Recently I spoke at two leadership events; one to HR professionals and one to health professionals. After each event I had the chance to speak with attendees who shared their challenges, aspirations and anxieties.
One of the common threads that wove through our conversations was about their self-confidence. One woman asked me how I’d become such a confident presenter of if I’d always been that way. “No way,” I said. “I’ve built up my confidence to speak on stage simply by doing it again and again and again. The first time I ever got up to speak my legs were shaking. Sometimes they still do. It’s not that my fear has disappeared now, I’ve just got better at overcoming it.”
Of course we often assume that other people don’t suffer from the same self-doubt as us; that they are somehow immune to the misgivings we struggle with – particularly those who’ve achieved success in their field of endeavour. But I know from having worked with many leaders and accomplished people that this simply isn’t the case.
The reality is that even the most successful people sometimes doubt themselves, second guess their decisions, feel nervous about handling conflict and managing change. And while my experience is that women tend to doubt themselves more and back themselves less, the reality is that many people wish they felt more confident, more often.
Whether or not you aspire to positions of leadership, or you simply just want to lead yourself better, here are a four ways to build your confidence, and in so doing, your ability to make positive changes, manage conflict, influence outcomes and pursue the goals that excite you.
- Act as if. Research shows that when we change our behaviour, emotions will eventually follow. It’s important to realise that you should never wait to feel confident before you act with confidence. I’m not talking about being fake but I am talking about embodying the posture, the expression and the energy of someone who feels really confident in themselves. Research has also shown that when we shift how we hold ourselves physically, it can shift how we feel emotionally. So start with your posture and facial expression. Stand tall, walk confidently, look people in the eye, smile warmly and own all that makes you, you.
- Don’t talk yourself down. Your words create your reality. Literally. Our subconscious mind can’t discern between truth and fiction. Rather it just listens to everything you say and processes it as the truth. So when you say to yourself, or others, “I’m really hopeless at networking. I’m a walking disaster in job interviews. I am hopeless at saying no or promoting myself or talking to strangers….” your subconscious processes your words as the truth. In turn, you don’t take the actions that would nurture self-confidence and limit the results you produce. It becomes a self-fulfilling prophecy. So if you want to feel more confident at something, stop talking yourself down. Instead, re-language your concern in a position and action oriented way “‘Every job interview has provided me with valuable lessons I use to get better at them,” or “I’m getting better at speaking up in meetings.” Whatever you do, don’t dump on yourself. It serves no-one!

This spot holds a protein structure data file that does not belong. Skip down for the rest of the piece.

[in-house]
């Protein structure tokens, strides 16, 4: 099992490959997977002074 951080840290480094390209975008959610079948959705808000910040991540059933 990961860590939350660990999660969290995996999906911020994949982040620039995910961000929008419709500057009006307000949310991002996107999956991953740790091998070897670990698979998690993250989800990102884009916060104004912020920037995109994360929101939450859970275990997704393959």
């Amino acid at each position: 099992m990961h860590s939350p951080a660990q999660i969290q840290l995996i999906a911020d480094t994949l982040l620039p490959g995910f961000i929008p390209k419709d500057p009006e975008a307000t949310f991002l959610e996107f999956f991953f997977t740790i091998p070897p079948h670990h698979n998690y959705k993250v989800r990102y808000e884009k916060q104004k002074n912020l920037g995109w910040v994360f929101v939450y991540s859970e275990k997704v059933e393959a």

- Pursue stretch challenges. If you wait until you know you are going to succeed at something before you try, you can spend your entire life waiting. The real recipe to success is not to wait until you’ve attained mastery before you step out of your comfort zone and pursue a stretch challenge because it’s in the pursuit that you’ll build the mastery. In my book Stop Playing Safe I shared how we are all wired to avoid situations where we put ourselves at risk of failing or falling short or making a fool of ourselves. It’s a natural human instinct to play it safe and protect our pride, status, security and ego in the process. But the truth is that the only way to build confidence is to put yourself in situations that may, in the short term, be uncomfortable. Whether to take on a role that puts your reputation on the line, to take on some challenge that offers no guarantee of success, only when you do things that stretch you, can you grow the competence and skills to take on bigger things in the future. Avoiding situations that stretch you deprives you of the very opportunities to build your confidence in your ability to succeed at bigger things.
- Kick fear out of the driver’s seat. Fear is one potent emotion that is driven to keep us safe and protect us from pain. In this day and age, it’s not actual physical pain or danger that it focuses on, but emotional pain. It is our fear of failing, rejection, criticism or feeling inadequate that holds us back far more than any actual experience of failure or rejection. Accordingly we let our fear run the show and sit at the helm in our life, eating away at our confidence and keeping us from taking the very actions required to build it.
So be very intentional in your choices lest your fears run and shape your life without you even realising it. Ask yourself is this fear serving me, or is it holding me back? If the answer is the latter, then take a deep breath and feel that fear, then stand tall and step right through it into action. The more often you do that, the more confident and courageous you will become. I promise. Just try it.
Confidence breeds confidence.
If you’d like to learn more about overcoming fear My Agenda is hosting a webinar with Margie Warrell tomorrow at 12.30pm. Register here.